I was recently thinking about the best ways to cultivate a social advocate, and all I could think about: Monty Python & The Holy Grail.
When helping clients build out advocate programs, I often get asked, “How do I do this right?” What I actually hear: “How do I avoid the Gorge of Eternal Peril?’ We’ll get to that in a minute. First, back to our unladen swallow… err advocate.
African or European? What? I don't know that! Auuuuuuuugh!
Understanding the difference between an influencer and an advocate is tricky but thankfully there are some great social media monitoring tools that can show the differences. Popular Tools like Radian6 and Sysomos use an authority score to rank social media influencers, which makes it easier for marketers to track what's being said about their products and brands. These tools provide a simpler way to pinpoint the influencers who are shaping brand conversations within the social sphere. While they can rank and identify potential influencers, they’re not great at finding or cultivating true advocates.
Despite an influencer’s high authority score, perhaps they recently behaved in an un-advocate worthy way (consider the firing of celebrity chef Paula Dean from the Food Network). While this type of controversy is hard to predict, taking time to follow and review the social media posts from influencers is a good way to determine whether or not they’re a good fit.
And that… is how we know the Earth to be banana-shaped
So, you’ve run a search and have a list of high-scoring influencers based on your products or industry. But the big challenge: Do you want to turn these influencers into advocates for your brand?
Get to know ‘em by seeing what they have to say. As you develop social media connections, here’s some questions to consider:
- Do they have the credibility where you need/want it?
- Do they have the domain expertise?
- Do they value the companies behind the brands (or just in it for themselves)?
- Are you willing to entrust your brand to them?
If they’re still a fit, you’ll want to foster a relationship with the influencer. Consider using a direct message (DM) if they’re following you on Twitter. If you’re not connected, re-post some of their content or message them. Then share content they might be interested in with the #hashtags they use. You can also seek to join affiliated groups on social media where the influencers might participate, or work your existing social connections for introductions (common on sites like LinkedIn and Facebook).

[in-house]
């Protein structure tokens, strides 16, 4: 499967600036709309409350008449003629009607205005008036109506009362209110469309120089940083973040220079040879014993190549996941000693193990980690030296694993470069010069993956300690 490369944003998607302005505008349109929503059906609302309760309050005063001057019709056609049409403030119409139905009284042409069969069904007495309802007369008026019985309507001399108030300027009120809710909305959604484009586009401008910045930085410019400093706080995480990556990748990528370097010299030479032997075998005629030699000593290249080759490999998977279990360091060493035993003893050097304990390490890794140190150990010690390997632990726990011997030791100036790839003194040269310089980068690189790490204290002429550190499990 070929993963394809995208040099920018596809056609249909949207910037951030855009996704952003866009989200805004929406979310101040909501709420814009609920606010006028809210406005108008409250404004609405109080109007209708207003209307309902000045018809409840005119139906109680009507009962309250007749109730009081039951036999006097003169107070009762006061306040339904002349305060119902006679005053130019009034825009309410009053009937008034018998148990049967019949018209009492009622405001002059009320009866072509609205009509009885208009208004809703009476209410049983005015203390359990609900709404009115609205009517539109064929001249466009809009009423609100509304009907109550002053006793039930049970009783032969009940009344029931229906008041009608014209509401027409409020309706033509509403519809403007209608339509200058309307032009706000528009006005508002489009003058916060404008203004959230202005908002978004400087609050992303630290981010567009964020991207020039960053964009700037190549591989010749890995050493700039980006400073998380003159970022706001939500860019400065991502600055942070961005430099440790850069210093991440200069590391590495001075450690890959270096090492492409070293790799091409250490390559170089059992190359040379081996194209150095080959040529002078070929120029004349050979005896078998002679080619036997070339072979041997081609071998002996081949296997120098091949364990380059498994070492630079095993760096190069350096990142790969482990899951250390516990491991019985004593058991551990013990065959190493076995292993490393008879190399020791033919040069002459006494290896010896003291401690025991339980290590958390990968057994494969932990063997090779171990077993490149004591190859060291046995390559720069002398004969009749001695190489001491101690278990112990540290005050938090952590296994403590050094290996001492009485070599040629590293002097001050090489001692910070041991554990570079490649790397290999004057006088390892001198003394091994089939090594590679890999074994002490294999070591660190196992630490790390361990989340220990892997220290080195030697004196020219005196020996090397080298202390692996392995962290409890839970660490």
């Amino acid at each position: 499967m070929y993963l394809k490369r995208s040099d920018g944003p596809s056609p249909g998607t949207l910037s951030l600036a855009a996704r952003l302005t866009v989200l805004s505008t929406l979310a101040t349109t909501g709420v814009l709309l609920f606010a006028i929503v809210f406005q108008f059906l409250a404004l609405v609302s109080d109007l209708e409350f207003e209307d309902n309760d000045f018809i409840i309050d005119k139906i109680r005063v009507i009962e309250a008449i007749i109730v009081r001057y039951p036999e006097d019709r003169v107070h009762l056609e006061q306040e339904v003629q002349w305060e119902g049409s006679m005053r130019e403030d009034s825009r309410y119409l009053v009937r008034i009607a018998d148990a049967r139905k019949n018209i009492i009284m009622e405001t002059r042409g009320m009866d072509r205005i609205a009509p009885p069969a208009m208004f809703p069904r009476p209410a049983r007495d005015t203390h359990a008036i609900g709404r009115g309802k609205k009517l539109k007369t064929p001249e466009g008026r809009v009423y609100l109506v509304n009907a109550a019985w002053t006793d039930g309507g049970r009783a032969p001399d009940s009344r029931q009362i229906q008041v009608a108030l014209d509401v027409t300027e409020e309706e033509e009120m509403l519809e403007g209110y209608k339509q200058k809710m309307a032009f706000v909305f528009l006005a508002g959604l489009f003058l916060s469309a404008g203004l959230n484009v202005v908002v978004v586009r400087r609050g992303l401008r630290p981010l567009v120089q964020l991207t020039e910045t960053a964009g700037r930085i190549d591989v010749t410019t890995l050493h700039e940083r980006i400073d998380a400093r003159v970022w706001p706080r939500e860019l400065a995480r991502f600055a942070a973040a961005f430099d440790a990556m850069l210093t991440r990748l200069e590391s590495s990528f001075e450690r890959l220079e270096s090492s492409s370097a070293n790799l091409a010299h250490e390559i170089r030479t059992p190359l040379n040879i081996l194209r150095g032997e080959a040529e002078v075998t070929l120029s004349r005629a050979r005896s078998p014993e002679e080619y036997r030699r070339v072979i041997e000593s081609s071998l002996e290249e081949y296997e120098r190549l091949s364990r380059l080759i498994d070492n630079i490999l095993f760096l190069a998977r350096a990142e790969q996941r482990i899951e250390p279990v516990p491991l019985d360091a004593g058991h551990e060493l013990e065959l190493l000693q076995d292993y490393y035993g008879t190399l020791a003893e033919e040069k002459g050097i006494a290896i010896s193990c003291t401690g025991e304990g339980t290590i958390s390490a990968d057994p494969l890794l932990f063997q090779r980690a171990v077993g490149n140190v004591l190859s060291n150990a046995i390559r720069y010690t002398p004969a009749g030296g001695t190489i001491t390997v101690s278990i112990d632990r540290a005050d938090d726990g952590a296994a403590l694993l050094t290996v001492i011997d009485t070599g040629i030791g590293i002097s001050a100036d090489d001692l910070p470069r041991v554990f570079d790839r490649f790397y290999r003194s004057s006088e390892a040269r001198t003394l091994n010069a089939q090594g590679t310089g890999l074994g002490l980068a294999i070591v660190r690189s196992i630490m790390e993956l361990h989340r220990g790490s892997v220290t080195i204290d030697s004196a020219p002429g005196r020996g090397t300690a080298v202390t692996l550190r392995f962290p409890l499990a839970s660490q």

Stop! You must answer me these questions three…
So you’ve identified your knights, and they’re pledged to join the quest. Now you just need to avoid the infamous Gorge of Eternal Peril.
To build a relationship with an advocate, first ask yourself a few questions:
- What do you want them to do for you?
- What are you willing to do in return?
- How will you ensure to keep it real?
Here’s a few ways to engage influencers and help them become advocates for your brand:
- 1. Meet them on their turf: Know who you’re targeting.
Marketing-types might not be the best fit for influencer engagement. You might consider looping a product specialist into the conversation. And remember: continued engagement (even after marketers have moved the next product launch). Influencer relationship reps may also help sustain the good will that social media advocates can deliver over time.
- 2. Reward and Praise: Stellar advocates deserve some special treatment.
Grant your top advocates access to things that make a difference in how they feel about your company. In the Spiceworks Community, we’ve seen several top tech brands like HP, Microsoft and Symantec give IT pros an early peek at new products. Those influencers jump at the chance to provide feedback (and play a part in the products that will help them). In return, they receive public recognition for their efforts and may receive special discounts on products.
- 5… no…3. Build meaningful relationships: Keep your advocate program real.
Truly successful advocate programs are based on trust. Marketers use creative ways to motivate, reward and keep advocates engaged such as in-person meetings. Whether it’s a CEO taking time to grab lunch with an advocate or product developers inviting them on a panel at an industry conference, they keep the connection personal.
Finding your Holy Grail
No automated tool can do the job of advocate engagement – your people are your best weapon in the social media shrubbery. Whether you’re a well-known brand or a small startup, you can use social media channels to reach influencers, advocates and ultimately customers. Providing your targets value through access to the right people with rewards and recognition are the keys to turning an influencer into an advocate for your brand.
But that’s enough music for now, lads… get on with it!